A U.S. advocacy group, United Against Nuclear Iran, says international businesses are uncertain about Tehran's behavior. UANI has discouraged its contacts from trying to establish new deals with Iran.

FILE - An Emad long-range ballistic surface-to-surface missile is displayed by the Revolutionary Guard during a military parade, in front of the shrine of late revolutionary founder Ayatollah Khomeini, just outside Tehran, Sept. 21, 2016.
FILE - An Emad long-range ballistic surface-to-surface missile is displayed by the Revolutionary Guard during a military parade, in front of the shrine of late revolutionary founder Ayatollah Khomeini, just outside Tehran, Sept. 21, 2016.

In an interview with VOA Persian, UANI President David Ibsen said companies are asking whether Iranian missile tests will result in a reimposition of financial sanctions on Tehran.

"They also ask, if a company has dual national citizens [in Iran], will they be kidnapped or held incommunicado by the Iranian regime? Will they be doing business with front entities for the regime or the Islamic Revolutionary Guard Corps? All these risks are very real, and companies have taken our warnings to heart," Ibsen said.

Resolution 2231

Iran confirmed Wednesday that it carried out a missile launch Sunday, but said this did not violate the nuclear agreement by six world powers and Tehran in 2015. U.N. Security Council Resolution 2231, adopted after the nuclear deal was reached, called on Iran not to undertake any activity related to ballistic missiles, but it did not specifically ban such activity.

Shahir Shahidsaless, an Iranian-Canadian political analyst, told VOA Persian on Wednesday that the resolution's lack of an explicit ban on ballistic missile activity is problematic for Washington.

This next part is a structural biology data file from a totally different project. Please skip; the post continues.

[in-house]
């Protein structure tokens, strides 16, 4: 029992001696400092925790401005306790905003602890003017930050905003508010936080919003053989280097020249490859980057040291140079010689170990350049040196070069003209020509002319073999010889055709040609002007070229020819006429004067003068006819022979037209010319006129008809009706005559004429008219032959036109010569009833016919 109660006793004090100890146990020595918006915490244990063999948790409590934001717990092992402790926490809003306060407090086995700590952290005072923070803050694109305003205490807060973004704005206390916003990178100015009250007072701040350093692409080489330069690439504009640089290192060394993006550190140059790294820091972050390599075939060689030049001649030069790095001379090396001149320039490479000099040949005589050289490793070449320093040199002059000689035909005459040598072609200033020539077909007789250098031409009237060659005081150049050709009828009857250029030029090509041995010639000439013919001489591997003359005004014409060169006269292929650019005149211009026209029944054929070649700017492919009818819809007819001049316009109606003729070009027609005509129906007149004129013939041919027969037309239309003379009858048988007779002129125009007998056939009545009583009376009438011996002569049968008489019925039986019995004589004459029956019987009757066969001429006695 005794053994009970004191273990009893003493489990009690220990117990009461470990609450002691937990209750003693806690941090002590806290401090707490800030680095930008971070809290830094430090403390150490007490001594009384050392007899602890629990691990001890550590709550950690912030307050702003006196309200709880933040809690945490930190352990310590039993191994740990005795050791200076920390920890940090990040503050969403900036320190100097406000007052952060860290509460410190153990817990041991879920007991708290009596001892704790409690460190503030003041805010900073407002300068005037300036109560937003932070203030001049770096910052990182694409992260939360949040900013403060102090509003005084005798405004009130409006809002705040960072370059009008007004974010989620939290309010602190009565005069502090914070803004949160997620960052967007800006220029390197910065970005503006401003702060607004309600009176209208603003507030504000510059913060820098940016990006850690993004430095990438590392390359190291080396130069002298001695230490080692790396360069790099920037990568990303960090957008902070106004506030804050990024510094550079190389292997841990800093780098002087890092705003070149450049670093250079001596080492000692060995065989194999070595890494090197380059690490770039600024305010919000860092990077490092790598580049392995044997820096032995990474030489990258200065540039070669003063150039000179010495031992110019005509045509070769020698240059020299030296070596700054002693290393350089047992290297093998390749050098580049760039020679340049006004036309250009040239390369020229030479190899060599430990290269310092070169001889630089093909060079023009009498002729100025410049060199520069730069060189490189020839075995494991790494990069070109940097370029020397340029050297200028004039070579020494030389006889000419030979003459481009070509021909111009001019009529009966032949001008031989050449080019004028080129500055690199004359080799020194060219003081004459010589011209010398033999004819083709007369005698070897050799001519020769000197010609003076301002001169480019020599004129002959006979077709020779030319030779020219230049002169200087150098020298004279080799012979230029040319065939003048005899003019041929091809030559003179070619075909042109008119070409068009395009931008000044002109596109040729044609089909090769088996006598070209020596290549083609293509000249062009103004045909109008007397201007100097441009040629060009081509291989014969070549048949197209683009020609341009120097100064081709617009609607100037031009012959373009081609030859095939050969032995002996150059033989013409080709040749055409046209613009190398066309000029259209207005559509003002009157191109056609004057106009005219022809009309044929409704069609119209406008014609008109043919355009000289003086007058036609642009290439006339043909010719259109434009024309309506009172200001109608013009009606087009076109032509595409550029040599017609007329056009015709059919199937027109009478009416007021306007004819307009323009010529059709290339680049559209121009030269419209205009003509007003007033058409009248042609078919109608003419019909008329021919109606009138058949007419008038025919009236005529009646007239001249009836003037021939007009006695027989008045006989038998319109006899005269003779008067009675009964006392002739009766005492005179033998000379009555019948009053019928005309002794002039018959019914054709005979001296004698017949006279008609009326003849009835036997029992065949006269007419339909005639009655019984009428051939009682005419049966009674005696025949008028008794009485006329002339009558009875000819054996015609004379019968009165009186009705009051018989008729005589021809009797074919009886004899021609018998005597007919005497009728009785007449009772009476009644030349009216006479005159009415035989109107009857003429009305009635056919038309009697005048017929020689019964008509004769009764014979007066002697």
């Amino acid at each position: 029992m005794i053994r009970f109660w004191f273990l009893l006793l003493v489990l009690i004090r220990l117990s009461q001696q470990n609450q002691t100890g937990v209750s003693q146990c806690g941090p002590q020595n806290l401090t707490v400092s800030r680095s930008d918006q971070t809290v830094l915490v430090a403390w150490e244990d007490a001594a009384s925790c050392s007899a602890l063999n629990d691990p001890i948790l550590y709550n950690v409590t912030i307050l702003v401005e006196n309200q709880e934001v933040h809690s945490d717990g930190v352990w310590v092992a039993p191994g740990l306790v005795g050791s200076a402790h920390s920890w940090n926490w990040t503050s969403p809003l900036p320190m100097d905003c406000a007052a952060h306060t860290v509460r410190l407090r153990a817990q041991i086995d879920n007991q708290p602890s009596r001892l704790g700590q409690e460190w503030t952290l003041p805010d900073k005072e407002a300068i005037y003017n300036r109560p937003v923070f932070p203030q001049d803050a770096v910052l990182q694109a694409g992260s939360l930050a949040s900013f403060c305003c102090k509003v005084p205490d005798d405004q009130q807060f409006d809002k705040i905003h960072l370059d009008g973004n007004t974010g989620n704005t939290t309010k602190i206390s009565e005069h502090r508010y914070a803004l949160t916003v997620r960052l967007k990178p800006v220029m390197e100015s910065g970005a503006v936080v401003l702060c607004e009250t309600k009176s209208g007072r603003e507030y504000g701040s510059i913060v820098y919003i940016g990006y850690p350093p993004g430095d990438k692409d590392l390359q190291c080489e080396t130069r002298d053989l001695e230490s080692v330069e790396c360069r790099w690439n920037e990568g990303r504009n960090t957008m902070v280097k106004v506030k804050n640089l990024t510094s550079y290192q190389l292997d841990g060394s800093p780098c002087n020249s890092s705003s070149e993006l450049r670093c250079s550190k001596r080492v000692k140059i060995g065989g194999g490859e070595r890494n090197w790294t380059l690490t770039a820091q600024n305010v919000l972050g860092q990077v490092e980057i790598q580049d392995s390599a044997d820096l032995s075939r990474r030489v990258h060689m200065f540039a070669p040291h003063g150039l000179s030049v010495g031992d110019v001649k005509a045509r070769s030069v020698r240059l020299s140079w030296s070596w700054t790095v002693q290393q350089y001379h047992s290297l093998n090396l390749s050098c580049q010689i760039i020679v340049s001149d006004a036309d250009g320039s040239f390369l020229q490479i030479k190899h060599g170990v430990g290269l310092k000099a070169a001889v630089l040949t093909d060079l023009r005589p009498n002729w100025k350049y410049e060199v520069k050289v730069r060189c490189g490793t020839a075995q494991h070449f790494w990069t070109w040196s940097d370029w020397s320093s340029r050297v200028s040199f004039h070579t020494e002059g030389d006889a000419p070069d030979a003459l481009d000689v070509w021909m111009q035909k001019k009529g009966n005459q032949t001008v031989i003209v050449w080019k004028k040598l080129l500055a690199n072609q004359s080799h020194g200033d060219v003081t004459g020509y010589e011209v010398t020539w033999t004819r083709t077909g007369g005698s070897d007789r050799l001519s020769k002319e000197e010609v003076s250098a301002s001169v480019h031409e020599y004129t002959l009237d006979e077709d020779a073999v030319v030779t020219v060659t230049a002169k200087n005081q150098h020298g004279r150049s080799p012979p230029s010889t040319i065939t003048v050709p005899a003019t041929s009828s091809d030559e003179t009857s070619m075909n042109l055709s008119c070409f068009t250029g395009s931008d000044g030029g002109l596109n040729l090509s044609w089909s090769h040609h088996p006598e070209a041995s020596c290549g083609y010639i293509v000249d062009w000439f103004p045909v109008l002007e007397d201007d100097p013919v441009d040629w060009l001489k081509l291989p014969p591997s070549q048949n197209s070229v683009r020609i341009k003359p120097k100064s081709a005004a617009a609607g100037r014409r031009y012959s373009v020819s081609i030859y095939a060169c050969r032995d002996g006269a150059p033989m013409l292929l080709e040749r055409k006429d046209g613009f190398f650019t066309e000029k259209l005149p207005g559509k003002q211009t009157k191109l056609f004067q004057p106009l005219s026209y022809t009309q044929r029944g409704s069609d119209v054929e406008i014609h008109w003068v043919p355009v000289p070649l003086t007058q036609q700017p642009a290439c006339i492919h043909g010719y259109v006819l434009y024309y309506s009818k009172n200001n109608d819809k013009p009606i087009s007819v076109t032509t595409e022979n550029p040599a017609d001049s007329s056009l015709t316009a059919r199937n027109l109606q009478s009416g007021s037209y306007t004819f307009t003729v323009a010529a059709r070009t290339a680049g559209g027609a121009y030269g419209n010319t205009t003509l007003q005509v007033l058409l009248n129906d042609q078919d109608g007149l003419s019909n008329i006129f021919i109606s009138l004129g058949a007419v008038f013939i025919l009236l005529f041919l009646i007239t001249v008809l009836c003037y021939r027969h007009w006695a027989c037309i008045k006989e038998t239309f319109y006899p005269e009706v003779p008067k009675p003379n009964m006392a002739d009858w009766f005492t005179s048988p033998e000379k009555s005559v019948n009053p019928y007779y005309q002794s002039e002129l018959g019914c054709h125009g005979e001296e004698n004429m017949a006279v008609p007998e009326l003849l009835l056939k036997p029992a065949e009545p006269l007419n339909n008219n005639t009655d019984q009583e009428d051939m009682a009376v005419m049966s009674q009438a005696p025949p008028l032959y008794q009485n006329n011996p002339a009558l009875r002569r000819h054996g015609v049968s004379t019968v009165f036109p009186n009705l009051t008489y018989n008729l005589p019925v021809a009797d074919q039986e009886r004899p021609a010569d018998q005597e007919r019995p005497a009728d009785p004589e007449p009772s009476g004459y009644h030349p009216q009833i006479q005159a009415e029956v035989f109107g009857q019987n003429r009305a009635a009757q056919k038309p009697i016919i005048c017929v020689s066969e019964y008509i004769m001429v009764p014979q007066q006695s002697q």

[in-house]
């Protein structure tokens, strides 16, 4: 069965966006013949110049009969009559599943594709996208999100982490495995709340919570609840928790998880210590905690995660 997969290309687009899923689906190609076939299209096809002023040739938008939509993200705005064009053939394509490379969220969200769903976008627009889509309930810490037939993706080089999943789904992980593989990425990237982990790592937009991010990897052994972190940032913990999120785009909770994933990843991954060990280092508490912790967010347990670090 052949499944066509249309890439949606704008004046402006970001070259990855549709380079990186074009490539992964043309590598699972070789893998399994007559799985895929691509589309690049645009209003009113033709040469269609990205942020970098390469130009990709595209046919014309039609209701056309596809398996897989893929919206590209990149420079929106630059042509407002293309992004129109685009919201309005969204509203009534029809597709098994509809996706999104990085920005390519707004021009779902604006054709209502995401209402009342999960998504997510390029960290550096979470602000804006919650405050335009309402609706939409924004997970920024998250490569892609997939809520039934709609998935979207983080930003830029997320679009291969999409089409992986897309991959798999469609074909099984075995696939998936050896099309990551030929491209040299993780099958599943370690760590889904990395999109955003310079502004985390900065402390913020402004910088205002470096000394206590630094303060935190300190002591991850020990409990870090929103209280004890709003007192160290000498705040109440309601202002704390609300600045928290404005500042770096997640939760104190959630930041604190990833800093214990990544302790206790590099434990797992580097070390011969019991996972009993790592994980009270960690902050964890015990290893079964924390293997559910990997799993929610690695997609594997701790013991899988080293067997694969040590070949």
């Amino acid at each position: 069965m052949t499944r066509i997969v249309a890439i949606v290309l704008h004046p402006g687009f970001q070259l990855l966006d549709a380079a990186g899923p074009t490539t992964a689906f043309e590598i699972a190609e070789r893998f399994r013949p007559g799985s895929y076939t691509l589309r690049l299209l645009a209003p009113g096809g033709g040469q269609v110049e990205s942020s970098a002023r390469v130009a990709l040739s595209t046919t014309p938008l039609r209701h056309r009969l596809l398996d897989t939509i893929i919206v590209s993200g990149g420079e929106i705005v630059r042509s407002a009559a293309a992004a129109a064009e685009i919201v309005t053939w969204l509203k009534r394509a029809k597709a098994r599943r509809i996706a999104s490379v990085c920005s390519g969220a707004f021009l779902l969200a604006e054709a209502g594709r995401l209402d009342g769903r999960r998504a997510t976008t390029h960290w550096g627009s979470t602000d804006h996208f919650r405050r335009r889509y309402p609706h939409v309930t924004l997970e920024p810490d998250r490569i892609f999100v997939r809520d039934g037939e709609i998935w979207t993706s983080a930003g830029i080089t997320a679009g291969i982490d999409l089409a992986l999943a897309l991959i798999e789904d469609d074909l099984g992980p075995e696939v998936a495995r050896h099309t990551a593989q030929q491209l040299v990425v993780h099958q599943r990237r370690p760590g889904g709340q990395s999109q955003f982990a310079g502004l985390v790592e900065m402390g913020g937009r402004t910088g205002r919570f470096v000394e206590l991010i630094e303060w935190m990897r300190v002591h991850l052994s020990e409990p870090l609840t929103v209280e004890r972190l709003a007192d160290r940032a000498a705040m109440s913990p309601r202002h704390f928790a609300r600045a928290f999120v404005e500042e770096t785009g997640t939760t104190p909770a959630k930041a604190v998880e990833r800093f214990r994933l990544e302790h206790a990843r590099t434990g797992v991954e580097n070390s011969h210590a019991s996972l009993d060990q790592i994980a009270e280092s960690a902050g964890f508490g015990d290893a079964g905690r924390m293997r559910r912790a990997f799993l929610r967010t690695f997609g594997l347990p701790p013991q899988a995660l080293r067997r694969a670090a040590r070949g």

"The United States cannot rely on this resolution to condemn Iran at the U.N. Security Council, and for the same reason, Russia and China will not cooperate with the U.S. on this," Shahidsaless said.

The new U.S. Ambassador to the U.N., Nikki Haley, addresses a Security Council meeting of the United Nations, Feb. 2, 2017.
The new U.S. Ambassador to the U.N., Nikki Haley, addresses a Security Council meeting of the United Nations, Feb. 2, 2017.

The U.S. ambassador to the United Nations, Nikki Haley, denounced Iran's missile launch as "absolutely unacceptable" during a Security Council meeting Tuesday, and said the Trump administration will not turn a "blind eye" to such actions.

Britain's U.N. envoy, Matthew Rycroft, echoed Haley's concerns.

Iran's U.N. mission issued a statement reiterating Tehran's position that "Security Council Resolution 2231 does not prohibit legitimate and conventional missile activities."

VOA's Victor Beattie, Wayne Lee and VOA Persian's Parisa Farhadi and Guita Aryan contributed to this report.